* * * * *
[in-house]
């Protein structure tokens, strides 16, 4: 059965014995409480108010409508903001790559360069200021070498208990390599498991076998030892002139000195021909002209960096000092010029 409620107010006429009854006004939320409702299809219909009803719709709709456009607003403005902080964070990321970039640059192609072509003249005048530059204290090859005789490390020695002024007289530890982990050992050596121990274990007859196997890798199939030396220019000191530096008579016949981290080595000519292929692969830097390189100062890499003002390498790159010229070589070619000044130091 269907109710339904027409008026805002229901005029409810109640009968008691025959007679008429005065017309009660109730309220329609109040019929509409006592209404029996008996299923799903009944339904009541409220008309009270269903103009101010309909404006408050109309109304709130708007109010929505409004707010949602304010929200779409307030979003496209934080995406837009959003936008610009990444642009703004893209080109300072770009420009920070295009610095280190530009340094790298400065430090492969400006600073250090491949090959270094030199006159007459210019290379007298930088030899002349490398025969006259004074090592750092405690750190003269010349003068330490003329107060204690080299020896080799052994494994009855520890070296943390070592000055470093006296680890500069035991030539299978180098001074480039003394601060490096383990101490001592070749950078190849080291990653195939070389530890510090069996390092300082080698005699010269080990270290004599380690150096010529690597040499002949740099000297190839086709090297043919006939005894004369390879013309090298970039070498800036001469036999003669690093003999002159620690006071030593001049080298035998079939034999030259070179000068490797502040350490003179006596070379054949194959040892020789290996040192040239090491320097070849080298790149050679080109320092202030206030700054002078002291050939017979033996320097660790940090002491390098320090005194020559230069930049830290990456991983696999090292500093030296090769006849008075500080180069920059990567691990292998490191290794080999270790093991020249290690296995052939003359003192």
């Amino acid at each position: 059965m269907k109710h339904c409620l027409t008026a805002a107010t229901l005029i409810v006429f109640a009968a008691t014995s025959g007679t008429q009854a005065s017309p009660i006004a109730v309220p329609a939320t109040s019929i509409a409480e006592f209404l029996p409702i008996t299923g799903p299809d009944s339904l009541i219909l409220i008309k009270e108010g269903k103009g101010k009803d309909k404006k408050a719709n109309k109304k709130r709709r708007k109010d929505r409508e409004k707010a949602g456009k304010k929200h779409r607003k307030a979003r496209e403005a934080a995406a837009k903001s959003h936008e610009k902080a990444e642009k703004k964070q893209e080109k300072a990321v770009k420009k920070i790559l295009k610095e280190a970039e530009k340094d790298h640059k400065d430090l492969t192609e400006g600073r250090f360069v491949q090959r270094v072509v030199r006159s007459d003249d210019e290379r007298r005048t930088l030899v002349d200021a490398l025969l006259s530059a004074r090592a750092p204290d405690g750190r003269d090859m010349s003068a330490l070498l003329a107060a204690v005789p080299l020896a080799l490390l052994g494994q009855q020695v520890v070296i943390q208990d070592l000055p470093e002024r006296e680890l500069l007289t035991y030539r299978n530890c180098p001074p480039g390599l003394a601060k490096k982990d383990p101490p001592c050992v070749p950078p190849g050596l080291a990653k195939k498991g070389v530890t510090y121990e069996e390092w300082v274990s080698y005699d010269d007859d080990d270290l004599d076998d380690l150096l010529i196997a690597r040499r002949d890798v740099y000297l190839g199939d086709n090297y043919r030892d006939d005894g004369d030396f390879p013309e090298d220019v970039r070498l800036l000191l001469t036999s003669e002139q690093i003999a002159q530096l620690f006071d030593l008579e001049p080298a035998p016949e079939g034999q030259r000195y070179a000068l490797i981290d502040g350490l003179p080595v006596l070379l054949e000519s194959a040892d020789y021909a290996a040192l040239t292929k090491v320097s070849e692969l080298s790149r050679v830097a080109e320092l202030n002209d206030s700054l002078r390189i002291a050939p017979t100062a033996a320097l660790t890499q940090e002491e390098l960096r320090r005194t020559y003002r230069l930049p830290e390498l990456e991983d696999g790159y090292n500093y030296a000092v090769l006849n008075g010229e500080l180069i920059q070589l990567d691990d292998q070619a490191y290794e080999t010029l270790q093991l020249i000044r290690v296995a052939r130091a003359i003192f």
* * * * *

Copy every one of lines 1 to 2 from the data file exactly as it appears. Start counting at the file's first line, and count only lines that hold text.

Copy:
[in-house]
């Protein structure tokens, strides 16, 4: 059965014995409480108010409508903001790559360069200021070498208990390599498991076998030892002139000195021909002209960096000092010029 409620107010006429009854006004939320409702299809219909009803719709709709456009607003403005902080964070990321970039640059192609072509003249005048530059204290090859005789490390020695002024007289530890982990050992050596121990274990007859196997890798199939030396220019000191530096008579016949981290080595000519292929692969830097390189100062890499003002390498790159010229070589070619000044130091 269907109710339904027409008026805002229901005029409810109640009968008691025959007679008429005065017309009660109730309220329609109040019929509409006592209404029996008996299923799903009944339904009541409220008309009270269903103009101010309909404006408050109309109304709130708007109010929505409004707010949602304010929200779409307030979003496209934080995406837009959003936008610009990444642009703004893209080109300072770009420009920070295009610095280190530009340094790298400065430090492969400006600073250090491949090959270094030199006159007459210019290379007298930088030899002349490398025969006259004074090592750092405690750190003269010349003068330490003329107060204690080299020896080799052994494994009855520890070296943390070592000055470093006296680890500069035991030539299978180098001074480039003394601060490096383990101490001592070749950078190849080291990653195939070389530890510090069996390092300082080698005699010269080990270290004599380690150096010529690597040499002949740099000297190839086709090297043919006939005894004369390879013309090298970039070498800036001469036999003669690093003999002159620690006071030593001049080298035998079939034999030259070179000068490797502040350490003179006596070379054949194959040892020789290996040192040239090491320097070849080298790149050679080109320092202030206030700054002078002291050939017979033996320097660790940090002491390098320090005194020559230069930049830290990456991983696999090292500093030296090769006849008075500080180069920059990567691990292998490191290794080999270790093991020249290690296995052939003359003192």